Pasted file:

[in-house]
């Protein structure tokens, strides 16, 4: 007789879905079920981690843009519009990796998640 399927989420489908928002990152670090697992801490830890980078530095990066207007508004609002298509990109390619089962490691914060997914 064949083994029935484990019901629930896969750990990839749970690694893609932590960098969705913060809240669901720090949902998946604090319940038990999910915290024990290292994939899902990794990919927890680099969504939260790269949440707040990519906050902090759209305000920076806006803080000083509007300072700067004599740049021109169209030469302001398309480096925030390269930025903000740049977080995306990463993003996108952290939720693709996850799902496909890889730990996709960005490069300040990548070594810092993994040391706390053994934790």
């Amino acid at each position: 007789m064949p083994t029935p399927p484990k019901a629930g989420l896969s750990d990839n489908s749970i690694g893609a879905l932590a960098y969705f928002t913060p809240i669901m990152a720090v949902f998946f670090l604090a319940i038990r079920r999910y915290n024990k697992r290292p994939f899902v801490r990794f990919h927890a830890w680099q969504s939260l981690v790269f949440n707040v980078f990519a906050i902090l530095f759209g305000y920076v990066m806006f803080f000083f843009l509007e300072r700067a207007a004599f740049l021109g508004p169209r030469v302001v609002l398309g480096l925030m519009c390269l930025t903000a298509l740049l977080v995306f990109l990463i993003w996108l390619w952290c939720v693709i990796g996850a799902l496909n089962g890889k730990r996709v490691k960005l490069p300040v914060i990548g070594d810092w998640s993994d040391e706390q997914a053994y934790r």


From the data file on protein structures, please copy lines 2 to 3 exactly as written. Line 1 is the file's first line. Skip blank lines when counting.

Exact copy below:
């Protein structure tokens, strides 16, 4: 007789879905079920981690843009519009990796998640 399927989420489908928002990152670090697992801490830890980078530095990066207007508004609002298509990109390619089962490691914060997914 064949083994029935484990019901629930896969750990990839749970690694893609932590960098969705913060809240669901720090949902998946604090319940038990999910915290024990290292994939899902990794990919927890680099969504939260790269949440707040990519906050902090759209305000920076806006803080000083509007300072700067004599740049021109169209030469302001398309480096925030390269930025903000740049977080995306990463993003996108952290939720693709996850799902496909890889730990996709960005490069300040990548070594810092993994040391706390053994934790």
């Amino acid at each position: 007789m064949p083994t029935p399927p484990k019901a629930g989420l896969s750990d990839n489908s749970i690694g893609a879905l932590a960098y969705f928002t913060p809240i669901m990152a720090v949902f998946f670090l604090a319940i038990r079920r999910y915290n024990k697992r290292p994939f899902v801490r990794f990919h927890a830890w680099q969504s939260l981690v790269f949440n707040v980078f990519a906050i902090l530095f759209g305000y920076v990066m806006f803080f000083f843009l509007e300072r700067a207007a004599f740049l021109g508004p169209r030469v302001v609002l398309g480096l925030m519009c390269l930025t903000a298509l740049l977080v995306f990109l990463i993003w996108l390619w952290c939720v693709i990796g996850a799902l496909n089962g890889k730990r996709v490691k960005l490069p300040v914060i990548g070594d810092w998640s993994d040391e706390q997914a053994y934790r």